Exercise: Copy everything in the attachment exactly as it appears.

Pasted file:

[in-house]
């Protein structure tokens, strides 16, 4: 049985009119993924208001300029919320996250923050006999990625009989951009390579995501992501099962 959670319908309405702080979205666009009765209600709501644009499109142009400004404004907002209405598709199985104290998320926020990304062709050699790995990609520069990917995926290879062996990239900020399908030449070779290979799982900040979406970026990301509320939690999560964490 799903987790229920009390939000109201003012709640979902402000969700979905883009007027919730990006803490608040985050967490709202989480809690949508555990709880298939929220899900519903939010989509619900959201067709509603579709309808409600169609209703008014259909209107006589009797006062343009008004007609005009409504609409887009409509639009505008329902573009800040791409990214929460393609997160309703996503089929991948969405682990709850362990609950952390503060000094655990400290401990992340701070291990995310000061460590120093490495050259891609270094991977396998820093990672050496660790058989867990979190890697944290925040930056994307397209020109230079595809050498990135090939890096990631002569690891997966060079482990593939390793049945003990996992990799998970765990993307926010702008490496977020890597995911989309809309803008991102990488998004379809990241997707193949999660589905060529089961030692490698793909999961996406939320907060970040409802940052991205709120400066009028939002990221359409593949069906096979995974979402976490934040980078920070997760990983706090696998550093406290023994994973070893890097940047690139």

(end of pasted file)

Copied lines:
[in-house]
């Protein structure tokens, strides 16, 4: 049985009119993924208001300029919320996250923050006999990625009989951009390579995501992501099962 959670319908309405702080979205666009009765209600709501644009499109142009400004404004907002209405598709199985104290998320926020990304062709050699790995990609520069990917995926290879062996990239900020399908030449070779290979799982900040979406970026990301509320939690999560964490 799903987790229920009390939000109201003012709640979902402000969700979905883009007027919730990006803490608040985050967490709202989480809690949508555990709880298939929220899900519903939010989509619900959201067709509603579709309808409600169609209703008014259909209107006589009797006062343009008004007609005009409504609409887009409509639009505008329902573009800040791409990214929460393609997160309703996503089929991948969405682990709850362990609950952390503060000094655990400290401990992340701070291990995310000061460590120093490495050259891609270094991977396998820093990672050496660790058989867990979190890697944290925040930056994307397209020109230079595809050498990135090939890096990631002569690891997966060079482990593939390793049945003990996992990799998970765990993307926010702008490496977020890597995911989309809309803008991102990488998004379809990241997707193949999660589905060529089961030692490698793909999961996406939320907060970040409802940052991205709120400066009028939002990221359409593949069906096979995974979402976490934040980078920070997760990983706090696998550093406290023994994973070893890097940047690139």